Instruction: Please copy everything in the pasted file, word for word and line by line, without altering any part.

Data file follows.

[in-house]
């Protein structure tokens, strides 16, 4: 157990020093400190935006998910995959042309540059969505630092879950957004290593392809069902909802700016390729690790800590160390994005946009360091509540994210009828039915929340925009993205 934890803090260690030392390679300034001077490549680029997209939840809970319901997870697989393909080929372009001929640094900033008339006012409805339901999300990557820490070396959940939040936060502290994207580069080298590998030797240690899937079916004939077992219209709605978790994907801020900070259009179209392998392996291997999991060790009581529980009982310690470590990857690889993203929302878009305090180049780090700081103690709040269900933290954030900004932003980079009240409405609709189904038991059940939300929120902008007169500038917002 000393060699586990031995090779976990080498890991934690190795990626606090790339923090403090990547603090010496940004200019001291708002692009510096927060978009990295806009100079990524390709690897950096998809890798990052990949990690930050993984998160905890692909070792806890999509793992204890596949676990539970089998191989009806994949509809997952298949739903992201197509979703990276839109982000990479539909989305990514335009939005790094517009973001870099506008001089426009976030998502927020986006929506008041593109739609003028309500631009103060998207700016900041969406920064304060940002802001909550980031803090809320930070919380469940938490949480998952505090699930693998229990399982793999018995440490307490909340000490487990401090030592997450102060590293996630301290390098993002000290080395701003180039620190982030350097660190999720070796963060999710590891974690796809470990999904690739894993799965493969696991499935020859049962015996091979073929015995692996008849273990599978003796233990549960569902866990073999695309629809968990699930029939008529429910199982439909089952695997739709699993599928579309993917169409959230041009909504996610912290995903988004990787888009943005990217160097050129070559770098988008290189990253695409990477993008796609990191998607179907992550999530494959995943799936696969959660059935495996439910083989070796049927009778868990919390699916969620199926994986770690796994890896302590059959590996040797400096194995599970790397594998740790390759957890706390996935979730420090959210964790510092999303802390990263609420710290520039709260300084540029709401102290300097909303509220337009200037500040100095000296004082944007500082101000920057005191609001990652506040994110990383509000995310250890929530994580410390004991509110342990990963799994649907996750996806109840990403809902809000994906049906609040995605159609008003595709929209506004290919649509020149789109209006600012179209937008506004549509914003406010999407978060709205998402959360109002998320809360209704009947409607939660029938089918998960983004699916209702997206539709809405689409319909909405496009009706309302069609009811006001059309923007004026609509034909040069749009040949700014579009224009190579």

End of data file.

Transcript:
[in-house]
């Protein structure tokens, strides 16, 4: 157990020093400190935006998910995959042309540059969505630092879950957004290593392809069902909802700016390729690790800590160390994005946009360091509540994210009828039915929340925009993205 934890803090260690030392390679300034001077490549680029997209939840809970319901997870697989393909080929372009001929640094900033008339006012409805339901999300990557820490070396959940939040936060502290994207580069080298590998030797240690899937079916004939077992219209709605978790994907801020900070259009179209392998392996291997999991060790009581529980009982310690470590990857690889993203929302878009305090180049780090700081103690709040269900933290954030900004932003980079009240409405609709189904038991059940939300929120902008007169500038917002 000393060699586990031995090779976990080498890991934690190795990626606090790339923090403090990547603090010496940004200019001291708002692009510096927060978009990295806009100079990524390709690897950096998809890798990052990949990690930050993984998160905890692909070792806890999509793992204890596949676990539970089998191989009806994949509809997952298949739903992201197509979703990276839109982000990479539909989305990514335009939005790094517009973001870099506008001089426009976030998502927020986006929506008041593109739609003028309500631009103060998207700016900041969406920064304060940002802001909550980031803090809320930070919380469940938490949480998952505090699930693998229990399982793999018995440490307490909340000490487990401090030592997450102060590293996630301290390098993002000290080395701003180039620190982030350097660190999720070796963060999710590891974690796809470990999904690739894993799965493969696991499935020859049962015996091979073929015995692996008849273990599978003796233990549960569902866990073999695309629809968990699930029939008529429910199982439909089952695997739709699993599928579309993917169409959230041009909504996610912290995903988004990787888009943005990217160097050129070559770098988008290189990253695409990477993008796609990191998607179907992550999530494959995943799936696969959660059935495996439910083989070796049927009778868990919390699916969620199926994986770690796994890896302590059959590996040797400096194995599970790397594998740790390759957890706390996935979730420090959210964790510092999303802390990263609420710290520039709260300084540029709401102290300097909303509220337009200037500040100095000296004082944007500082101000920057005191609001990652506040994110990383509000995310250890929530994580410390004991509110342990990963799994649907996750996806109840990403809902809000994906049906609040995605159609008003595709929209506004290919649509020149789109209006600012179209937008506004549509914003406010999407978060709205998402959360109002998320809360209704009947409607939660029938089918998960983004699916209702997206539709809405689409319909909405496009009706309302069609009811006001059309923007004026609509034909040069749009040949700014579009224009190579």